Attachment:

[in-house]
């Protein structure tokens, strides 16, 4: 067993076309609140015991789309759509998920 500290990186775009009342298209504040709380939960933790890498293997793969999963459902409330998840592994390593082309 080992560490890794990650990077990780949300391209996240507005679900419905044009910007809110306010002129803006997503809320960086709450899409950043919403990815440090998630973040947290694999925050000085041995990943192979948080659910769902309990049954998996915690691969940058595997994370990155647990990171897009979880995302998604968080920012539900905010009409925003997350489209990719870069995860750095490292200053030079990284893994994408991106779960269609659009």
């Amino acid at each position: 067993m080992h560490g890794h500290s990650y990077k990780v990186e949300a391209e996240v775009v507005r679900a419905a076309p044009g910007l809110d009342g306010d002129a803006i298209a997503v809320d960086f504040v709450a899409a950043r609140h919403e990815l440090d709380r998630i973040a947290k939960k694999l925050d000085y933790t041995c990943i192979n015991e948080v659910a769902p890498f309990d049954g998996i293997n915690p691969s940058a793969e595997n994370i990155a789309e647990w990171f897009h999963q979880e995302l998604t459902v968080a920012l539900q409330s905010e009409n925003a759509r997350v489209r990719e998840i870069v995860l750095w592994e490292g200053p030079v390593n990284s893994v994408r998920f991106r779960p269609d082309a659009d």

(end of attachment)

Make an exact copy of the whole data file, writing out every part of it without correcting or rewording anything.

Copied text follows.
[in-house]
């Protein structure tokens, strides 16, 4: 067993076309609140015991789309759509998920 500290990186775009009342298209504040709380939960933790890498293997793969999963459902409330998840592994390593082309 080992560490890794990650990077990780949300391209996240507005679900419905044009910007809110306010002129803006997503809320960086709450899409950043919403990815440090998630973040947290694999925050000085041995990943192979948080659910769902309990049954998996915690691969940058595997994370990155647990990171897009979880995302998604968080920012539900905010009409925003997350489209990719870069995860750095490292200053030079990284893994994408991106779960269609659009």
């Amino acid at each position: 067993m080992h560490g890794h500290s990650y990077k990780v990186e949300a391209e996240v775009v507005r679900a419905a076309p044009g910007l809110d009342g306010d002129a803006i298209a997503v809320d960086f504040v709450a899409a950043r609140h919403e990815l440090d709380r998630i973040a947290k939960k694999l925050d000085y933790t041995c990943i192979n015991e948080v659910a769902p890498f309990d049954g998996i293997n915690p691969s940058a793969e595997n994370i990155a789309e647990w990171f897009h999963q979880e995302l998604t459902v968080a920012l539900q409330s905010e009409n925003a759509r997350v489209r990719e998840i870069v995860l750095w592994e490292g200053p030079v390593n990284s893994v994408r998920f991106r779960p269609d082309a659009d």